Welcome to a new series of columns from me here on MTGUK. Let me introduce my self…
I’ve been playing the game since Invasion block in real life and since Mirrodin online although nowadays due to time constraints I am much more of an online player. I hover around the top 75 in the UK with a rating of 1900 due in no small part to a grinding a lot of FNM’s over the last year or two (though not so much recently). Consistency is something I think is a big part of being a good magic player and I work hard to develop my magic theory, hopefully these articles will be able to impart some of that.
Now, draft… For those of you who draft and enjoy it, this article may not be for you but despite the growing popularity of the format (due in no small part to the dearth of draft videos springing up by pro’s and excellent amateurs alike – its never been so good) there are a still a lot of players who shy away from competitive limited.
…so why draft?
1. It will make you a better player.
Despite what people may say, I know the biggest reason people don’t like drafting is because they are afraid they will suck at it. I know this because I thought the same thing, and I did suck at it. You probably will too.
Constructed magic is safe, you can find deck lists, you have time to hone them and you know how your deck works. None of those luxuries are apparent in draft, however that’s not entirely true. Draft like any format has a meta-game, that is to say there are known decks that are good, rogue strategies that can do well and players that take the time to learn a draft format will always do better than players who are new to it, even really good players.
Just like constructed it’s only a case of taking the time to learn the format.
By becoming more familiar with draft and its intricacies improves a set of skills that are useful across all magic formats. Playing with cards you wouldn’t necessarily play with in constructed attunes your brain to look out for things during a game. Auto-pilot is switched off and you are forced to analyse the game state all the time, rather than relying on your knowledge of what cards do. Card evaluation also has a huge role to play, once you are adept at analysing cards both in the context of a deck and in a vacuum (which is important) it will help you build better constructed decks and perform more profitable trades.
2. It’s free!
You buy boosters right? crack them straight away? Whether you bulk buy when a new set comes out or buy a few at a time, whatever you do don’t just open them. Draft with them.
If you are concerned about not getting the rares its quite common for a draft table to agree before a draft to record what rares are opened so you can draft properly instead of feeling compelled to snap up every rare that comes your way.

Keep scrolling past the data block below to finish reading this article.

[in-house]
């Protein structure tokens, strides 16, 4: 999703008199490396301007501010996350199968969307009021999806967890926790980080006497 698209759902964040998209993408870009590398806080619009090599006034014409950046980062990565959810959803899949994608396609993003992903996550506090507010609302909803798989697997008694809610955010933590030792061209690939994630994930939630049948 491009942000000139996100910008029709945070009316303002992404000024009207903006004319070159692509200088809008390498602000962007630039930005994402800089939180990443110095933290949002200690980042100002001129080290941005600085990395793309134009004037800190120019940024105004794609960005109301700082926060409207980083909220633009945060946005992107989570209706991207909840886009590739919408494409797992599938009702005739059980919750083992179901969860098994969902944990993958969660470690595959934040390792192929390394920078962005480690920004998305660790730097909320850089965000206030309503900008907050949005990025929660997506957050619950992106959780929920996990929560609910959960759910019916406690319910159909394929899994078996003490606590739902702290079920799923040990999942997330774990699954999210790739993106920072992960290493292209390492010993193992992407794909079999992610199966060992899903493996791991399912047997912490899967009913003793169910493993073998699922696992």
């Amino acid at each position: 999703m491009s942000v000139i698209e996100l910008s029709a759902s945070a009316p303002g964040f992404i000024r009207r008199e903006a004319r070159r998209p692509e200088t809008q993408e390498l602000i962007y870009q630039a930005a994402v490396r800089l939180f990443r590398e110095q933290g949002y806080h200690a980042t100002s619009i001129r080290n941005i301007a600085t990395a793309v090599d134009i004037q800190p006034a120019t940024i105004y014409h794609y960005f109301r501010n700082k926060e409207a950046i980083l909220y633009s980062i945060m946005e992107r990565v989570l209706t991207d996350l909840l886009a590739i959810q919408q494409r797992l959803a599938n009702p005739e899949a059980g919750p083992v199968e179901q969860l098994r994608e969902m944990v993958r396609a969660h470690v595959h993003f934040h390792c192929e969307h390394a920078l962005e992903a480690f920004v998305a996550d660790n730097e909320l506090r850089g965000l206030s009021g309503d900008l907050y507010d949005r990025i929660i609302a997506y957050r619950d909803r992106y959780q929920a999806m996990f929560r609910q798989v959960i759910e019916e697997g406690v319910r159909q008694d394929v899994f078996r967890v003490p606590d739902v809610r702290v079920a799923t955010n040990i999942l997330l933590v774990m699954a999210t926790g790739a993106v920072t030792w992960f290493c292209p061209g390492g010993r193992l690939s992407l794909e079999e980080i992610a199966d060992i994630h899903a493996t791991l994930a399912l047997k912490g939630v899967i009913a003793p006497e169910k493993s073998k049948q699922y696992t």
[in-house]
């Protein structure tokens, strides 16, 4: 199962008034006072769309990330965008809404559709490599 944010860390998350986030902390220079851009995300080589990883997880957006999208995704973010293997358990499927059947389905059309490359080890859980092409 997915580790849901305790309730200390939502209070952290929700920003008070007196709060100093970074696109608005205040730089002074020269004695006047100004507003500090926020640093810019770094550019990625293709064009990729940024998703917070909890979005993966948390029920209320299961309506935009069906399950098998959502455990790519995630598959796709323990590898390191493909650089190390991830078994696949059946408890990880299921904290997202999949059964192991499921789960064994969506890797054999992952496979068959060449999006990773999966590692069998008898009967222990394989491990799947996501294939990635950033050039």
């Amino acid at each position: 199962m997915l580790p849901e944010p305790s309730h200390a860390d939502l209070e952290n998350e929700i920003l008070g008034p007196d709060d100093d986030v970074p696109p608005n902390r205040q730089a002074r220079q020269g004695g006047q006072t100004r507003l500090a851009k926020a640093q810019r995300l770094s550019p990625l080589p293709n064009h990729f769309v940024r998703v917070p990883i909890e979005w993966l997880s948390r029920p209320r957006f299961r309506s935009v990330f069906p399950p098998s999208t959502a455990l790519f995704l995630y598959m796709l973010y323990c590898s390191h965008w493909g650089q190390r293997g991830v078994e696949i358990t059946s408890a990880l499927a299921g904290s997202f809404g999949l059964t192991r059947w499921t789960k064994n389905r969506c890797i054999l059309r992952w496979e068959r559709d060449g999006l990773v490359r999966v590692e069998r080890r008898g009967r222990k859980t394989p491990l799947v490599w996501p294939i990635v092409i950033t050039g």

Other than that, drafting packs makes complete sense, you get to make a game out of doing something that you do anyway, and if the store you visit runs drafts regularly, that box you bought will save you a heap of money in entry fees. Any good store that caters for players actually playing the game and improving will be happy to let you use your own packs.
3. It makes you appreciate a new set more.
If you only play constructed, especially if you are a bit of a spike, it can be pretty frustrating when a new set comes out and your boosters are full of crappy commons like Vulshok Replica, Turn to Slag and Chrome Steed. Once you have some drafts under your belt you will realise these cards are pretty good in limited letting you look at that spoiler in a whole other light.
Appreciating a set as a whole when it released will also help card evaluation for constructed magic, Magic R&D design cards with limited and constructed in mind, by drafting, these distinctions will quickly become apparent. A good example are cards like Fauna Shaman and Trinket mage, while both really good constructed cards, they are not on the same level in draft. That said they can pull their weight, but a good constructed card is not always a good limited card, Mox Opal is an ideal example.
4. It makes you think.
How many constructed matches (especially late in the season) become predictable and feel as if you are just going through the motions. Jund mirrors were so frequent at FNM’s last season it was a wonder people even bothered to turn up and play constructed at all.
Limited Magic is never like that, every game will have unique interactions, testing your efficiency, skills and knowledge in real time. They may not be the most powerful or splashy effects but they will test you and overcoming them will make you a better player. In addition to these benefits draft can be a welcome respite from a stale format.
5. It’s fun!
As a new draft player it will take time to get good at it, but the feeling of accomplishment is great and the rewards even greater. Being able to feel confident at a draft table (especially when a new set has just come out) is a really good feeling and opens up magic in its entirety.
Finding broken combos and powerful interactions are difficult when you are just theorizing staring at a spoiler list, they are much more likely to be thought of while playing with varied cards, at that happens more in a draft than any other format.
How many of you jump at the new products Wizards bring out like Duels of the Planewalkers and Planechase? Well every-time a new set comes out there is a new draft format as well, and this one has relevance and support right up to the top level. Worlds this year has as much of the competition devoted to draft as any other format, its reputation amongst casual players as being a side format is both unfounded and also probably the biggest reason they may never improve their game.
Wizards have undoubtedly invested a lot of time in recent draft formats, making the last 3 blocks better for limited play than possibly (with the exception of Ravnica) any other in the history of magic.
Do yourself a favour, Draft!